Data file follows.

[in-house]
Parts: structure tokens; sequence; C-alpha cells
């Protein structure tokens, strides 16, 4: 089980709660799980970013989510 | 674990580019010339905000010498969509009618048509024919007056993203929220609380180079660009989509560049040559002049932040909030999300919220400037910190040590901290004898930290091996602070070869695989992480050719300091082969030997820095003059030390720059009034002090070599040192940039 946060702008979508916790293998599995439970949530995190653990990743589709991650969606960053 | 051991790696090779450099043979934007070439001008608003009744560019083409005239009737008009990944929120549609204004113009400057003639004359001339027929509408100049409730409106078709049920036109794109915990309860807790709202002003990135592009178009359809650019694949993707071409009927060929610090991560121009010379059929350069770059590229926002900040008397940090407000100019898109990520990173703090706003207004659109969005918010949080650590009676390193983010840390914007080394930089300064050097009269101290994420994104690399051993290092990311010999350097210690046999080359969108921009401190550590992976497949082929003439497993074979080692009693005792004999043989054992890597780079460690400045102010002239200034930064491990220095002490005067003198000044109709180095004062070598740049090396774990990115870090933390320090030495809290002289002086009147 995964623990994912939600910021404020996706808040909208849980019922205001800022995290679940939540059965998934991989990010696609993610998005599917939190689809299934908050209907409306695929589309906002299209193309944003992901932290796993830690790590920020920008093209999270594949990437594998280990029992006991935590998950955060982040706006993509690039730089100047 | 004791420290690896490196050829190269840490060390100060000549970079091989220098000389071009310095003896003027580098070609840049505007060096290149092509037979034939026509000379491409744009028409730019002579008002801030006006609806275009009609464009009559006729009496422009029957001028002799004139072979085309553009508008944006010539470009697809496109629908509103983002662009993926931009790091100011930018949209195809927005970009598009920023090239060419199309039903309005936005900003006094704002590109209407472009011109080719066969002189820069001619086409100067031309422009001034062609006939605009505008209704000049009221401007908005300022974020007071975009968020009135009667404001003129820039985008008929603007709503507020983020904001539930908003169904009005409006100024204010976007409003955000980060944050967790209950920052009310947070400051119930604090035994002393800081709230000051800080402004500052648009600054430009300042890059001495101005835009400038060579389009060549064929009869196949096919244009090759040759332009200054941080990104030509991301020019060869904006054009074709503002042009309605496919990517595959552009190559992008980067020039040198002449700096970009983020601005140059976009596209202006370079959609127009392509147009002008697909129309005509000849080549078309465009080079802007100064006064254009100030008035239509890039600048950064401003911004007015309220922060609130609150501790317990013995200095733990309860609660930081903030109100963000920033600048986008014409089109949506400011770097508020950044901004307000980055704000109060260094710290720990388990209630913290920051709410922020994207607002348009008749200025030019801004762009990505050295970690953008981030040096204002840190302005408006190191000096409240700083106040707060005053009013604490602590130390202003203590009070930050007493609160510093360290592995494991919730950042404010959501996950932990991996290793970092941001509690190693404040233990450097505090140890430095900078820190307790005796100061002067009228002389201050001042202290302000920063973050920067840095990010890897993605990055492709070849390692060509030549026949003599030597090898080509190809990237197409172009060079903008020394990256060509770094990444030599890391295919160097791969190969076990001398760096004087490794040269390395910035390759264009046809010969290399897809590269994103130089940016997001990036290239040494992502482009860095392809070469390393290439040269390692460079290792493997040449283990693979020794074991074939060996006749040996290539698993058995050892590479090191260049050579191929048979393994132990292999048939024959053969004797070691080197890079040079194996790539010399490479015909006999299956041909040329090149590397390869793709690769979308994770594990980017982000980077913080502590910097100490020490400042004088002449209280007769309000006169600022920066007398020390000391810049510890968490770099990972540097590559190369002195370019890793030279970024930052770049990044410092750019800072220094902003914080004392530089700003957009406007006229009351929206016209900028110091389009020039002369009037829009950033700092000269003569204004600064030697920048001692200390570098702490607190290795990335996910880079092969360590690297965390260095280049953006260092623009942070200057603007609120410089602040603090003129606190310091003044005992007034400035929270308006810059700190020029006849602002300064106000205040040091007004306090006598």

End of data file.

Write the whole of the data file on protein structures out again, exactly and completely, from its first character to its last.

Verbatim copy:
[in-house]
Parts: structure tokens; sequence; C-alpha cells
């Protein structure tokens, strides 16, 4: 089980709660799980970013989510 | 674990580019010339905000010498969509009618048509024919007056993203929220609380180079660009989509560049040559002049932040909030999300919220400037910190040590901290004898930290091996602070070869695989992480050719300091082969030997820095003059030390720059009034002090070599040192940039 946060702008979508916790293998599995439970949530995190653990990743589709991650969606960053 | 051991790696090779450099043979934007070439001008608003009744560019083409005239009737008009990944929120549609204004113009400057003639004359001339027929509408100049409730409106078709049920036109794109915990309860807790709202002003990135592009178009359809650019694949993707071409009927060929610090991560121009010379059929350069770059590229926002900040008397940090407000100019898109990520990173703090706003207004659109969005918010949080650590009676390193983010840390914007080394930089300064050097009269101290994420994104690399051993290092990311010999350097210690046999080359969108921009401190550590992976497949082929003439497993074979080692009693005792004999043989054992890597780079460690400045102010002239200034930064491990220095002490005067003198000044109709180095004062070598740049090396774990990115870090933390320090030495809290002289002086009147 995964623990994912939600910021404020996706808040909208849980019922205001800022995290679940939540059965998934991989990010696609993610998005599917939190689809299934908050209907409306695929589309906002299209193309944003992901932290796993830690790590920020920008093209999270594949990437594998280990029992006991935590998950955060982040706006993509690039730089100047 | 004791420290690896490196050829190269840490060390100060000549970079091989220098000389071009310095003896003027580098070609840049505007060096290149092509037979034939026509000379491409744009028409730019002579008002801030006006609806275009009609464009009559006729009496422009029957001028002799004139072979085309553009508008944006010539470009697809496109629908509103983002662009993926931009790091100011930018949209195809927005970009598009920023090239060419199309039903309005936005900003006094704002590109209407472009011109080719066969002189820069001619086409100067031309422009001034062609006939605009505008209704000049009221401007908005300022974020007071975009968020009135009667404001003129820039985008008929603007709503507020983020904001539930908003169904009005409006100024204010976007409003955000980060944050967790209950920052009310947070400051119930604090035994002393800081709230000051800080402004500052648009600054430009300042890059001495101005835009400038060579389009060549064929009869196949096919244009090759040759332009200054941080990104030509991301020019060869904006054009074709503002042009309605496919990517595959552009190559992008980067020039040198002449700096970009983020601005140059976009596209202006370079959609127009392509147009002008697909129309005509000849080549078309465009080079802007100064006064254009100030008035239509890039600048950064401003911004007015309220922060609130609150501790317990013995200095733990309860609660930081903030109100963000920033600048986008014409089109949506400011770097508020950044901004307000980055704000109060260094710290720990388990209630913290920051709410922020994207607002348009008749200025030019801004762009990505050295970690953008981030040096204002840190302005408006190191000096409240700083106040707060005053009013604490602590130390202003203590009070930050007493609160510093360290592995494991919730950042404010959501996950932990991996290793970092941001509690190693404040233990450097505090140890430095900078820190307790005796100061002067009228002389201050001042202290302000920063973050920067840095990010890897993605990055492709070849390692060509030549026949003599030597090898080509190809990237197409172009060079903008020394990256060509770094990444030599890391295919160097791969190969076990001398760096004087490794040269390395910035390759264009046809010969290399897809590269994103130089940016997001990036290239040494992502482009860095392809070469390393290439040269390692460079290792493997040449283990693979020794074991074939060996006749040996290539698993058995050892590479090191260049050579191929048979393994132990292999048939024959053969004797070691080197890079040079194996790539010399490479015909006999299956041909040329090149590397390869793709690769979308994770594990980017982000980077913080502590910097100490020490400042004088002449209280007769309000006169600022920066007398020390000391810049510890968490770099990972540097590559190369002195370019890793030279970024930052770049990044410092750019800072220094902003914080004392530089700003957009406007006229009351929206016209900028110091389009020039002369009037829009950033700092000269003569204004600064030697920048001692200390570098702490607190290795990335996910880079092969360590690297965390260095280049953006260092623009942070200057603007609120410089602040603090003129606190310091003044005992007034400035929270308006810059700190020029006849602002300064106000205040040091007004306090006598």